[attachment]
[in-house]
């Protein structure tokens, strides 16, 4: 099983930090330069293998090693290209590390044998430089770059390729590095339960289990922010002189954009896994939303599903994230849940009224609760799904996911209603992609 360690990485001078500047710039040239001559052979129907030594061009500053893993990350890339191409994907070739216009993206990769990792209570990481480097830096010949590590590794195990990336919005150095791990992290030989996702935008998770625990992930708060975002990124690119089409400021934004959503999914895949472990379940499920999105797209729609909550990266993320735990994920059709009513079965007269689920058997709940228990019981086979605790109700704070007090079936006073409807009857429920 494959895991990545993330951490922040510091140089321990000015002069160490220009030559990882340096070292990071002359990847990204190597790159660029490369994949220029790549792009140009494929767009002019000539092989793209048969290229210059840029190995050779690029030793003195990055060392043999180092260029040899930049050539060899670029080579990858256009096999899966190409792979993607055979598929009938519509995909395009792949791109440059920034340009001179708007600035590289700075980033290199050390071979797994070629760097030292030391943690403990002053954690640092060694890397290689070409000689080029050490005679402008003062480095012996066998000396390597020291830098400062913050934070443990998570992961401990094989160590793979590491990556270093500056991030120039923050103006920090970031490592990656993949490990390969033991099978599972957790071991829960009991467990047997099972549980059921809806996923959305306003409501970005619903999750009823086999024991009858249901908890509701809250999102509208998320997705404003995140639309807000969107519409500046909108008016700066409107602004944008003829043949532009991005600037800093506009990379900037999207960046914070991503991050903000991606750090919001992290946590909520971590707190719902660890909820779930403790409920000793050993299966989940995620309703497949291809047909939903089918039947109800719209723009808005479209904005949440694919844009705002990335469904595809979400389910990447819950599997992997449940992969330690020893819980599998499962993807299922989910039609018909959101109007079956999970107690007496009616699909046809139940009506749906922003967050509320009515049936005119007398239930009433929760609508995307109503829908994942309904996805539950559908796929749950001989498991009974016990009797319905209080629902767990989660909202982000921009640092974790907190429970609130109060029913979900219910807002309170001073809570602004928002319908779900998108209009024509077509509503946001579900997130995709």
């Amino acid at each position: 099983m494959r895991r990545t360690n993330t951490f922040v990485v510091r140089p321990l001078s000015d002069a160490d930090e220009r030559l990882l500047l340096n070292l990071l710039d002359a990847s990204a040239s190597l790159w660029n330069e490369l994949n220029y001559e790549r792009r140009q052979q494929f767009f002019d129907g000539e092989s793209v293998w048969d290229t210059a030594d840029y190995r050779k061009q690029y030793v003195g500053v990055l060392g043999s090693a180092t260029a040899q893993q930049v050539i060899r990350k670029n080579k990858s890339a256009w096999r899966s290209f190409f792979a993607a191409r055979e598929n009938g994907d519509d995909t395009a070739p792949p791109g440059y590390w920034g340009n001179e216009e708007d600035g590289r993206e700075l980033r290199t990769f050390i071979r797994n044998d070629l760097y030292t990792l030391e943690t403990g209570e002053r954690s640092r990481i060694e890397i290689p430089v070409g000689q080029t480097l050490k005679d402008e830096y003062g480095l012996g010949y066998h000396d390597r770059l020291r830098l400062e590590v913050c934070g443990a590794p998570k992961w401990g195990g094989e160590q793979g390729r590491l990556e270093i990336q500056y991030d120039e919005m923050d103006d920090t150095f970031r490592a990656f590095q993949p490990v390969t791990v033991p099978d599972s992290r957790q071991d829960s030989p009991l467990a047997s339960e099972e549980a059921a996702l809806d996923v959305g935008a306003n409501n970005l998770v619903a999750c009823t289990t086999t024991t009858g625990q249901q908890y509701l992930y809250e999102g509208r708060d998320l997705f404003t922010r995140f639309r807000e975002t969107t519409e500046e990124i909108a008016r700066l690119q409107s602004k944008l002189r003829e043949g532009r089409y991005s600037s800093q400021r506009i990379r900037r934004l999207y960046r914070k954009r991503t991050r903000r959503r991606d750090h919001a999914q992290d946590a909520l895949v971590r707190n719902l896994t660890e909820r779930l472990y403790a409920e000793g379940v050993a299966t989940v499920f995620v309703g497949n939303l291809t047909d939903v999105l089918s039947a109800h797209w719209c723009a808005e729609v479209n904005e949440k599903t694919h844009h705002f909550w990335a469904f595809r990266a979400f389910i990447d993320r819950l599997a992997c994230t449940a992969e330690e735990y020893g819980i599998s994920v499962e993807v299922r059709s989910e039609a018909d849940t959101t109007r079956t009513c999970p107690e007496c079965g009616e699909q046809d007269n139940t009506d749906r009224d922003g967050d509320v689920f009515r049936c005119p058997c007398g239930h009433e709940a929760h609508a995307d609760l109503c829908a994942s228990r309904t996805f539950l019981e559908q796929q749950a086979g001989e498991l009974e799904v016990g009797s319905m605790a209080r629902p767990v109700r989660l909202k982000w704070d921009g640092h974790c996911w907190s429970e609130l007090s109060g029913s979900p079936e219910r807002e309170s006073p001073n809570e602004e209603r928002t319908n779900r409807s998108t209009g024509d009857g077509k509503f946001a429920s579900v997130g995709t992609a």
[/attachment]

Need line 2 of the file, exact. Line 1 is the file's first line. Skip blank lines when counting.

């Protein structure tokens, strides 16, 4: 099983930090330069293998090693290209590390044998430089770059390729590095339960289990922010002189954009896994939303599903994230849940009224609760799904996911209603992609 360690990485001078500047710039040239001559052979129907030594061009500053893993990350890339191409994907070739216009993206990769990792209570990481480097830096010949590590590794195990990336919005150095791990992290030989996702935008998770625990992930708060975002990124690119089409400021934004959503999914895949472990379940499920999105797209729609909550990266993320735990994920059709009513079965007269689920058997709940228990019981086979605790109700704070007090079936006073409807009857429920 494959895991990545993330951490922040510091140089321990000015002069160490220009030559990882340096070292990071002359990847990204190597790159660029490369994949220029790549792009140009494929767009002019000539092989793209048969290229210059840029190995050779690029030793003195990055060392043999180092260029040899930049050539060899670029080579990858256009096999899966190409792979993607055979598929009938519509995909395009792949791109440059920034340009001179708007600035590289700075980033290199050390071979797994070629760097030292030391943690403990002053954690640092060694890397290689070409000689080029050490005679402008003062480095012996066998000396390597020291830098400062913050934070443990998570992961401990094989160590793979590491990556270093500056991030120039923050103006920090970031490592990656993949490990390969033991099978599972957790071991829960009991467990047997099972549980059921809806996923959305306003409501970005619903999750009823086999024991009858249901908890509701809250999102509208998320997705404003995140639309807000969107519409500046909108008016700066409107602004944008003829043949532009991005600037800093506009990379900037999207960046914070991503991050903000991606750090919001992290946590909520971590707190719902660890909820779930403790409920000793050993299966989940995620309703497949291809047909939903089918039947109800719209723009808005479209904005949440694919844009705002990335469904595809979400389910990447819950599997992997449940992969330690020893819980599998499962993807299922989910039609018909959101109007079956999970107690007496009616699909046809139940009506749906922003967050509320009515049936005119007398239930009433929760609508995307109503829908994942309904996805539950559908796929749950001989498991009974016990009797319905209080629902767990989660909202982000921009640092974790907190429970609130109060029913979900219910807002309170001073809570602004928002319908779900998108209009024509077509509503946001579900997130995709």